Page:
Despite the fact that the new hedge has now been fenced off and made stock-proof, there’s still alot of work to be done before it can provide black grouse with any advantages. Indeed, an unmarked fence in black grouse country can be an active danger to low flying birds who are liable to crash into the wires and kill themselves. Many miles of deer fence are being marked or removed altogether across the Scottish highlands to minimise the risk of capercaillie dying in this avoidable way, and a comment on this blog revealed last week that thirty red grouse had been killed by a new fence in the Borders in just a single year.
Black grouse can and do crash into fences, as illustrated on Mike Groves’ Moorland Matters website, and when you’re dealing with such a tiny population of birds like I have in the Galloway hills, it’s important to do everything possible to keep them safe. Obviously, deer fences are a greater danger to birds because of their height, but stock fences can be just as deadly to black grouse, who can fly at more than 70mph. Every bird counts, and if it takes an afternoon grinding galvanised steel plates and bending them to fit onto rylock sheep netting, then so be it.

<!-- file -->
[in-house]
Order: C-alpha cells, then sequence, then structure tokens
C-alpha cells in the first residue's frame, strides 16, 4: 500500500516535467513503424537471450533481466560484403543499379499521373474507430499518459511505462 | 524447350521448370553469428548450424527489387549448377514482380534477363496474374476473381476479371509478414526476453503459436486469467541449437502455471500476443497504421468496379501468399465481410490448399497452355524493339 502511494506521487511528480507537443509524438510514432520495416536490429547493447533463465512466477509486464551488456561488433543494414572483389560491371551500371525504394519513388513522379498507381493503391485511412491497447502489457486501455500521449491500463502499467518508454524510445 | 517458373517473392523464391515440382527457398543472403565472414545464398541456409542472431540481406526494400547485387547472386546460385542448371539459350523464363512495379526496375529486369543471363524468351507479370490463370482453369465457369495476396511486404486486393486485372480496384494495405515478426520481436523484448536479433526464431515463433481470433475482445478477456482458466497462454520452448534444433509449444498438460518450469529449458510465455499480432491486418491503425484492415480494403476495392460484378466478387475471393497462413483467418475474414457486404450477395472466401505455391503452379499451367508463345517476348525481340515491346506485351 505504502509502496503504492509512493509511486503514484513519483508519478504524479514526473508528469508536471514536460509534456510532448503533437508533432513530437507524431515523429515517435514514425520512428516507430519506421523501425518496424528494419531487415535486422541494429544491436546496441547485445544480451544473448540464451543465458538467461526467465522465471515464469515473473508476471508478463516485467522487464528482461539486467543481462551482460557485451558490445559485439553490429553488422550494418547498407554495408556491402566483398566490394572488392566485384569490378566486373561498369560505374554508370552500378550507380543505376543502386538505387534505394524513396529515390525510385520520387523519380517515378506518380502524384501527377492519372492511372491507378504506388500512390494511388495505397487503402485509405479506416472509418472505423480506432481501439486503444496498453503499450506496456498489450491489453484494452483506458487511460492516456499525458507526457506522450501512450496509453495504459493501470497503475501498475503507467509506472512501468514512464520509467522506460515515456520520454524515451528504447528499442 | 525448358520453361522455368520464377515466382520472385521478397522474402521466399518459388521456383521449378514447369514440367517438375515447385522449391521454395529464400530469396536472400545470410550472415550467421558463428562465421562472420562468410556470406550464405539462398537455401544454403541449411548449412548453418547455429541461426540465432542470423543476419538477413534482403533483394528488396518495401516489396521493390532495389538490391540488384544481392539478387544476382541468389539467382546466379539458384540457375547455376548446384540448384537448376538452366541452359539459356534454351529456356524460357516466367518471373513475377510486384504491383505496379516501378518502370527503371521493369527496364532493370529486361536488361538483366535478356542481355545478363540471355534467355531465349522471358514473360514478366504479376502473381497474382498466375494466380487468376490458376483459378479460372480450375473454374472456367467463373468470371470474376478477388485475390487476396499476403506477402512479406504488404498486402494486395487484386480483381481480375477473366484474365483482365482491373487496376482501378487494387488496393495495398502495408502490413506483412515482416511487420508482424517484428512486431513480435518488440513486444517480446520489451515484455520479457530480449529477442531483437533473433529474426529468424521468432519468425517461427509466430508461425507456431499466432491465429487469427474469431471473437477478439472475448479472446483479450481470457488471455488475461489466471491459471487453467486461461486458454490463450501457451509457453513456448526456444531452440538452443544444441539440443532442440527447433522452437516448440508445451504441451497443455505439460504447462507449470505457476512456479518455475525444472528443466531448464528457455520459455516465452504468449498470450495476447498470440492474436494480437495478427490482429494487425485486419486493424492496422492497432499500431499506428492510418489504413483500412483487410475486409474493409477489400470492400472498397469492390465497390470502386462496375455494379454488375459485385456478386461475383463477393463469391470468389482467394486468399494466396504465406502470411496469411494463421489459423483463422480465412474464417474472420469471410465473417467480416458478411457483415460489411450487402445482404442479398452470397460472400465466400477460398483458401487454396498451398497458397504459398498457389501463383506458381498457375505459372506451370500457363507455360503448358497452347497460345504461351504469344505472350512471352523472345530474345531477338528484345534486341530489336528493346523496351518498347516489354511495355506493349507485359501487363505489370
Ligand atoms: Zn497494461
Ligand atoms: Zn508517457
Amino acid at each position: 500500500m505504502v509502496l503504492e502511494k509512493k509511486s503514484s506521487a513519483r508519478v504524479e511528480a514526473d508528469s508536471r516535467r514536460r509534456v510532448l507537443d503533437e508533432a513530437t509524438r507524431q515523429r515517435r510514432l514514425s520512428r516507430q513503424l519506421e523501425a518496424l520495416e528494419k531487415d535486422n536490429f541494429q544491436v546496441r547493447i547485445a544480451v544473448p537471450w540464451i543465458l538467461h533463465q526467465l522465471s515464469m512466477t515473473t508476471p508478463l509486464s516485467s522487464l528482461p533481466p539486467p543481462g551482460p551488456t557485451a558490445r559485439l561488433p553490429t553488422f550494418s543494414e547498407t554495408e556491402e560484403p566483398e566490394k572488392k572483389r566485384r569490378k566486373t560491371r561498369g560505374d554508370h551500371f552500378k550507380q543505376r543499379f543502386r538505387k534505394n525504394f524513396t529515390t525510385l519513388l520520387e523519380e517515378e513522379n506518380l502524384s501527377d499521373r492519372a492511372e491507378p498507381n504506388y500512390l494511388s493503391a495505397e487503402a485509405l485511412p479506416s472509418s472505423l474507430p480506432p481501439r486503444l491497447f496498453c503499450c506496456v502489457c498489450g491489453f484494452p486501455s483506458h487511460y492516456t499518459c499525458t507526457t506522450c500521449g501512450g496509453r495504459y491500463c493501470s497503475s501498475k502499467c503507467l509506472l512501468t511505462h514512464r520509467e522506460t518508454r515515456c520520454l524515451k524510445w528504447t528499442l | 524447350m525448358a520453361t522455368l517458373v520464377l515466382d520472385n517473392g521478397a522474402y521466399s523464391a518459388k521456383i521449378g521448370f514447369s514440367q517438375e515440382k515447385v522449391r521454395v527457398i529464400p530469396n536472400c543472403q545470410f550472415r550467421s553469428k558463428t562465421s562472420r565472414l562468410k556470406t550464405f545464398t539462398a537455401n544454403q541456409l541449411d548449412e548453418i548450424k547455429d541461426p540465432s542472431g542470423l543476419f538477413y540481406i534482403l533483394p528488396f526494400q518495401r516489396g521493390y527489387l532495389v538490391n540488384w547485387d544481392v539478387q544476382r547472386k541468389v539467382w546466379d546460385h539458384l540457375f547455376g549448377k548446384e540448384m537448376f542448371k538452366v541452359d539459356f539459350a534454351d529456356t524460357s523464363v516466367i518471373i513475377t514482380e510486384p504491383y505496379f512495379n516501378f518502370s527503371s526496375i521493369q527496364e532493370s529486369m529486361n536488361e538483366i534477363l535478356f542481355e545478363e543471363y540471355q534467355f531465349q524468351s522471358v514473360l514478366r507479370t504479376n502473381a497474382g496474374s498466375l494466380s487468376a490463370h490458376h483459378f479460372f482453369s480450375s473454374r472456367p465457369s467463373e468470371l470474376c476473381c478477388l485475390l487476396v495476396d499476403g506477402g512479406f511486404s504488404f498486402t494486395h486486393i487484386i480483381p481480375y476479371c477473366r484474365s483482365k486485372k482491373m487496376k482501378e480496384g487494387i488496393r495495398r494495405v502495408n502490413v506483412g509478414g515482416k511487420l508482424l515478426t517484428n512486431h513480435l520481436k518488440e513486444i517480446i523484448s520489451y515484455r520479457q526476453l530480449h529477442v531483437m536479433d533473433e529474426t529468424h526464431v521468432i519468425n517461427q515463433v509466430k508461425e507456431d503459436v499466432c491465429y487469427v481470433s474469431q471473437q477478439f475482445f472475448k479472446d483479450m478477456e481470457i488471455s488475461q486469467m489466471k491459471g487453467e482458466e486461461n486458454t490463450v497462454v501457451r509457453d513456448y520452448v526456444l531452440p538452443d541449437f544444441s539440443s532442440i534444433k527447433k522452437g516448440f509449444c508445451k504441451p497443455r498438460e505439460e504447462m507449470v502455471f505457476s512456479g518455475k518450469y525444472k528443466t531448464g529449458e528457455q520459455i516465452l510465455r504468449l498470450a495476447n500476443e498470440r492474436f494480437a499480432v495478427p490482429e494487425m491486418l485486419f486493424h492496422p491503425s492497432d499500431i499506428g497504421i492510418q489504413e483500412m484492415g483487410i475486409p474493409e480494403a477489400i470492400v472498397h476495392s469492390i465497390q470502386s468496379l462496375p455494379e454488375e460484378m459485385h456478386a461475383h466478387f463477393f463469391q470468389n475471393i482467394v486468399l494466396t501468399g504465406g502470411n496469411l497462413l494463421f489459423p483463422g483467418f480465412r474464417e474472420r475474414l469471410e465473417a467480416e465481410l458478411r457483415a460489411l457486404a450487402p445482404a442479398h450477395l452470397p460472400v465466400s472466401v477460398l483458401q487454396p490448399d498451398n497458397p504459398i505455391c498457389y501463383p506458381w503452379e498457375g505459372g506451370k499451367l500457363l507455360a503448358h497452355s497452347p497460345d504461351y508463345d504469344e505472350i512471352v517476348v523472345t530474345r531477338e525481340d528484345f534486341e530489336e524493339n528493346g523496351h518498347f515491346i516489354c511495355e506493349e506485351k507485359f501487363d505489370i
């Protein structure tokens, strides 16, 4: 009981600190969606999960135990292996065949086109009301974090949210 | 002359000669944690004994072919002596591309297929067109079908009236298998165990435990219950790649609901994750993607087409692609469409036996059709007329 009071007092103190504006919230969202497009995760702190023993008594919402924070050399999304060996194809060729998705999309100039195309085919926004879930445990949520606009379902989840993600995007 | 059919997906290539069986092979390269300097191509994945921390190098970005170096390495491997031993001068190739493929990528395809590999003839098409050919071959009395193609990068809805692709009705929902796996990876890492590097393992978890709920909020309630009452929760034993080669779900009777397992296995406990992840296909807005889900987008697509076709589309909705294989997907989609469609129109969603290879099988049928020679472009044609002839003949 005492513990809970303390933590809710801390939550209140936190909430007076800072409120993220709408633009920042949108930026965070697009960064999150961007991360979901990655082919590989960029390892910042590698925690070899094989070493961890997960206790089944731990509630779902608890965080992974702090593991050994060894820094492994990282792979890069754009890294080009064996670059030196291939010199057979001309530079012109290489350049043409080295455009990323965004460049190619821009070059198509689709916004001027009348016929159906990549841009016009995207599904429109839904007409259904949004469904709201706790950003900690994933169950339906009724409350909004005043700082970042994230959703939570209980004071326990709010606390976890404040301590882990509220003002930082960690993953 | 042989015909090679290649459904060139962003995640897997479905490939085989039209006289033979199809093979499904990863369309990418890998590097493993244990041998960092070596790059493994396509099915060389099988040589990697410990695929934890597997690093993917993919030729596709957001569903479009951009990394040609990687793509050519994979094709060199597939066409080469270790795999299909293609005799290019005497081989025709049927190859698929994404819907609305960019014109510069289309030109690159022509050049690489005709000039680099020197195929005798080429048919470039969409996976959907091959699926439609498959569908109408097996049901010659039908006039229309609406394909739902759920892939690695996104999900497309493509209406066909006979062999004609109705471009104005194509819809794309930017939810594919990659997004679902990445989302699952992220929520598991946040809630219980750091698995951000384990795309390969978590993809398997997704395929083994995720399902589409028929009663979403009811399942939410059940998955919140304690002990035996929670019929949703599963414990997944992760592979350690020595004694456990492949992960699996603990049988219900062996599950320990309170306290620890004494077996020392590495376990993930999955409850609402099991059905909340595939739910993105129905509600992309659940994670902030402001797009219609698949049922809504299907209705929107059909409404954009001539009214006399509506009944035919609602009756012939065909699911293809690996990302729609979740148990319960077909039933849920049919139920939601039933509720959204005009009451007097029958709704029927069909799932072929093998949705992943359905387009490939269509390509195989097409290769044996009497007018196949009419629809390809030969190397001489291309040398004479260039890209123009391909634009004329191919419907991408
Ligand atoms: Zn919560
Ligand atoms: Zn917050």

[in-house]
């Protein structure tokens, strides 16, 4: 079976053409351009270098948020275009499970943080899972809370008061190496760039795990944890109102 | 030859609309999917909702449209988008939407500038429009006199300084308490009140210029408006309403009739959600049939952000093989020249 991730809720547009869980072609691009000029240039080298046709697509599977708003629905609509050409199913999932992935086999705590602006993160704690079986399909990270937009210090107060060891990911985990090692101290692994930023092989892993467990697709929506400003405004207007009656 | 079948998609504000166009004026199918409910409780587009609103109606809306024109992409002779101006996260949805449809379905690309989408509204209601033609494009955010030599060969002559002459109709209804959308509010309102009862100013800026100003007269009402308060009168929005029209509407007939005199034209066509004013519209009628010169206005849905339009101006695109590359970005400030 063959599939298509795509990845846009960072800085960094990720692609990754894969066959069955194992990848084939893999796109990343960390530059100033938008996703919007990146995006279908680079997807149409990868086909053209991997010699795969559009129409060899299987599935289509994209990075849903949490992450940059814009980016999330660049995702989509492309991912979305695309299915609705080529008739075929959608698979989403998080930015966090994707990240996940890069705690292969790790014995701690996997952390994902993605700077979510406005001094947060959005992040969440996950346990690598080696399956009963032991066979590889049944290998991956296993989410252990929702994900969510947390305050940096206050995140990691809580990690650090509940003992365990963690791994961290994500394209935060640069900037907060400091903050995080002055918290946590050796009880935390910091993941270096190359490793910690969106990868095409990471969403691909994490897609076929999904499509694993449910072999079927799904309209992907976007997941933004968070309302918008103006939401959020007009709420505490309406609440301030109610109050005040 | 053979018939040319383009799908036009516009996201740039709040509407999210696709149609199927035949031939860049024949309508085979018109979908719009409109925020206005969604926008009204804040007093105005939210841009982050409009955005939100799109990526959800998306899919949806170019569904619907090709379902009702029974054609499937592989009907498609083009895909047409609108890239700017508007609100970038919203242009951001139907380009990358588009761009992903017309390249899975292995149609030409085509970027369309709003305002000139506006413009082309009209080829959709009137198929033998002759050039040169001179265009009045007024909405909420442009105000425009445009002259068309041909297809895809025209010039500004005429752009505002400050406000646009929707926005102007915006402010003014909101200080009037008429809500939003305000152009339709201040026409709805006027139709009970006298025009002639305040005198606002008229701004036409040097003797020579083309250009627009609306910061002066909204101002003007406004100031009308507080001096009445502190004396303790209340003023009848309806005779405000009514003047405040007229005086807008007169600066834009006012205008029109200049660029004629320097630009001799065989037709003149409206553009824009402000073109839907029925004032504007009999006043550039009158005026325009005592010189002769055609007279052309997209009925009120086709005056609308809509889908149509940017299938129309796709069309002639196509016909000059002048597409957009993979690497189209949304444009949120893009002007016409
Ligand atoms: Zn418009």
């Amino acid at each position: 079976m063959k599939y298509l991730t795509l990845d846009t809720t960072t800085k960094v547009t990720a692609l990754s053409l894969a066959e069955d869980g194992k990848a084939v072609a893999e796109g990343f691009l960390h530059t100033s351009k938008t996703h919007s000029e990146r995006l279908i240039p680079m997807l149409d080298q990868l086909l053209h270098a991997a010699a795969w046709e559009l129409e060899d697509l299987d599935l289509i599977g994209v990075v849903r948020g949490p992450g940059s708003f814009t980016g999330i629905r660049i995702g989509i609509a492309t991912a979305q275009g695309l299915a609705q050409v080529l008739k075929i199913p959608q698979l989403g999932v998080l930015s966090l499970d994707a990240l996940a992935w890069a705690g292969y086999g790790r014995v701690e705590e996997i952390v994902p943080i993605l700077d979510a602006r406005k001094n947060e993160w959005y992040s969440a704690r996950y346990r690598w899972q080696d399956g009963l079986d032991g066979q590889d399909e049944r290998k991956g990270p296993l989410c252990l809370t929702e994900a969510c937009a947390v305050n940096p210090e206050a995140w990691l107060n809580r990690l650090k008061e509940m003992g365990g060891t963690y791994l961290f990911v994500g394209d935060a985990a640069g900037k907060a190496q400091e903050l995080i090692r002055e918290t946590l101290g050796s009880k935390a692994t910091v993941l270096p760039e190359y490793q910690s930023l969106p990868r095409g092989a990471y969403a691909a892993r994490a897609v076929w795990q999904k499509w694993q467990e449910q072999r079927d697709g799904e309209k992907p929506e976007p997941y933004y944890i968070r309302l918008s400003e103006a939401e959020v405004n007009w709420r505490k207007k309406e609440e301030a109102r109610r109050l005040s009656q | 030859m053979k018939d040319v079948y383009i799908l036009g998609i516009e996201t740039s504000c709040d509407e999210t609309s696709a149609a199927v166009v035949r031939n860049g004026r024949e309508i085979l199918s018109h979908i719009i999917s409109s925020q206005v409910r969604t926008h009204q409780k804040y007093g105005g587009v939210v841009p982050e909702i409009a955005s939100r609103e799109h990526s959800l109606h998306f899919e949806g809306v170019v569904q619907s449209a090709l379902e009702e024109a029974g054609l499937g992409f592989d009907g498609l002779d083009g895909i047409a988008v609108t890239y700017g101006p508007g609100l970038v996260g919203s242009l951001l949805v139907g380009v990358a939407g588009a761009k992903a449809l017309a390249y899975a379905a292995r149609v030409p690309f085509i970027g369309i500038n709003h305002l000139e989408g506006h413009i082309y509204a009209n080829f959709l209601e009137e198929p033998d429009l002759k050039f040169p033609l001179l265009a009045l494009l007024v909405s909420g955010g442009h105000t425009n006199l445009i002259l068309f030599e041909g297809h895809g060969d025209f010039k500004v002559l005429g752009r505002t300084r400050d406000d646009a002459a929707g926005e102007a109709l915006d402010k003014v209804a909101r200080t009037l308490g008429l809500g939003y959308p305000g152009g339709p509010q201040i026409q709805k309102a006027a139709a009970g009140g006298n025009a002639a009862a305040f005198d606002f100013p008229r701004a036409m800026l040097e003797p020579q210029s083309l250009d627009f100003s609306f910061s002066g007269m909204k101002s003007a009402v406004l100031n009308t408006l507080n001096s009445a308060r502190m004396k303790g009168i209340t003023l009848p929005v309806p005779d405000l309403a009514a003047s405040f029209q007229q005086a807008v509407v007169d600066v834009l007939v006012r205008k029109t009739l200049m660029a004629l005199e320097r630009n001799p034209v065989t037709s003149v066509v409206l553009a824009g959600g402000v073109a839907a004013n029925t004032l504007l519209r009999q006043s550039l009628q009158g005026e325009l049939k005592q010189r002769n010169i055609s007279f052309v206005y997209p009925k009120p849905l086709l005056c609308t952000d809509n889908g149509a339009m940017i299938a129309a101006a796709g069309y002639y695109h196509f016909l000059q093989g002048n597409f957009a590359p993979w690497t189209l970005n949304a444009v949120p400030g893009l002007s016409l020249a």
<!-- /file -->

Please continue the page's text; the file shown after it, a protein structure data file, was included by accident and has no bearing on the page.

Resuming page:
The effect is actually quite striking. You can now see the wire from six hundred yards away, and fingers crossed that it’ll be obvious to black grouse heading towards the fence that an impassable barrier lies between the stobs.